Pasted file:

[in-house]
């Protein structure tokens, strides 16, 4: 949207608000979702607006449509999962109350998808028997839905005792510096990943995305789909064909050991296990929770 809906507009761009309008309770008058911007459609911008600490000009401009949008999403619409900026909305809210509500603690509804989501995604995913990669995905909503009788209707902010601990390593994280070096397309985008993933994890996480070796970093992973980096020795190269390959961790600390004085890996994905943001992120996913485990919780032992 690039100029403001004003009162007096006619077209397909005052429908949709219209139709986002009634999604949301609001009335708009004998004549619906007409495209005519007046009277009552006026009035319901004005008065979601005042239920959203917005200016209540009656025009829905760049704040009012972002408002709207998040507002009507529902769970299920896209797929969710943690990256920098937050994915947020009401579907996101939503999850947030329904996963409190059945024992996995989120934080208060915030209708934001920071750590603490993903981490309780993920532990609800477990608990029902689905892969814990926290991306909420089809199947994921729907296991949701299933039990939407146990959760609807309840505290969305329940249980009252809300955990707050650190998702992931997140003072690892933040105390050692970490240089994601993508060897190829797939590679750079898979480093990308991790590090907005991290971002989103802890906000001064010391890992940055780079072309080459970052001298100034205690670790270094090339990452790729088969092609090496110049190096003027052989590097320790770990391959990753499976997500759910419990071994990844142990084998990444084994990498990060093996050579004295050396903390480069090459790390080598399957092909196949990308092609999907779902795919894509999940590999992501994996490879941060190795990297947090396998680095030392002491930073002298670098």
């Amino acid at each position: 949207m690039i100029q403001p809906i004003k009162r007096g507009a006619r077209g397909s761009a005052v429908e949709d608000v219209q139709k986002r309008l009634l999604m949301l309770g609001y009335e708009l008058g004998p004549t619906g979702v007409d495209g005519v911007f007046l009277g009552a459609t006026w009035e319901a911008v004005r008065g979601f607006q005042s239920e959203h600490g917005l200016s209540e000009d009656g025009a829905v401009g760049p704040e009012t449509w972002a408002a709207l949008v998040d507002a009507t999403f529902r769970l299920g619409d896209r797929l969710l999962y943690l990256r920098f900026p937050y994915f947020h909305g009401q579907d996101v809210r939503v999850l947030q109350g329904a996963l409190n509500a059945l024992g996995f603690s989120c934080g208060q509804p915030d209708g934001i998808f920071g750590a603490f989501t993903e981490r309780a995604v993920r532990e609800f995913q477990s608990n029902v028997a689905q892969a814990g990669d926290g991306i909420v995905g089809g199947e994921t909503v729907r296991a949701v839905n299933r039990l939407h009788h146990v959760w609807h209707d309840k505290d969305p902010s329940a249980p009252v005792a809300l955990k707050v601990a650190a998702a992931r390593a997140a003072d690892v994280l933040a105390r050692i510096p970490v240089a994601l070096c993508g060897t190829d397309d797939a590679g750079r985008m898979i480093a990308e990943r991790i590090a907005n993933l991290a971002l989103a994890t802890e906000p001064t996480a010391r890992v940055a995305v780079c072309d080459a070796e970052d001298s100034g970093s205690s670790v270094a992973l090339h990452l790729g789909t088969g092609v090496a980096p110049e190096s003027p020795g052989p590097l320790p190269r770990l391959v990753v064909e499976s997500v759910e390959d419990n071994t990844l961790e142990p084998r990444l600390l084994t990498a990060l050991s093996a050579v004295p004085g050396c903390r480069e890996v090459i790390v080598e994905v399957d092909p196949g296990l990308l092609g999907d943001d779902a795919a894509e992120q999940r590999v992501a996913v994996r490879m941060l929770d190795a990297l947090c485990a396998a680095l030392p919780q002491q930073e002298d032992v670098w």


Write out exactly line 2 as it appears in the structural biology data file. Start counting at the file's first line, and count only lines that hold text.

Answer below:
């Protein structure tokens, strides 16, 4: 949207608000979702607006449509999962109350998808028997839905005792510096990943995305789909064909050991296990929770 809906507009761009309008309770008058911007459609911008600490000009401009949008999403619409900026909305809210509500603690509804989501995604995913990669995905909503009788209707902010601990390593994280070096397309985008993933994890996480070796970093992973980096020795190269390959961790600390004085890996994905943001992120996913485990919780032992 690039100029403001004003009162007096006619077209397909005052429908949709219209139709986002009634999604949301609001009335708009004998004549619906007409495209005519007046009277009552006026009035319901004005008065979601005042239920959203917005200016209540009656025009829905760049704040009012972002408002709207998040507002009507529902769970299920896209797929969710943690990256920098937050994915947020009401579907996101939503999850947030329904996963409190059945024992996995989120934080208060915030209708934001920071750590603490993903981490309780993920532990609800477990608990029902689905892969814990926290991306909420089809199947994921729907296991949701299933039990939407146990959760609807309840505290969305329940249980009252809300955990707050650190998702992931997140003072690892933040105390050692970490240089994601993508060897190829797939590679750079898979480093990308991790590090907005991290971002989103802890906000001064010391890992940055780079072309080459970052001298100034205690670790270094090339990452790729088969092609090496110049190096003027052989590097320790770990391959990753499976997500759910419990071994990844142990084998990444084994990498990060093996050579004295050396903390480069090459790390080598399957092909196949990308092609999907779902795919894509999940590999992501994996490879941060190795990297947090396998680095030392002491930073002298670098």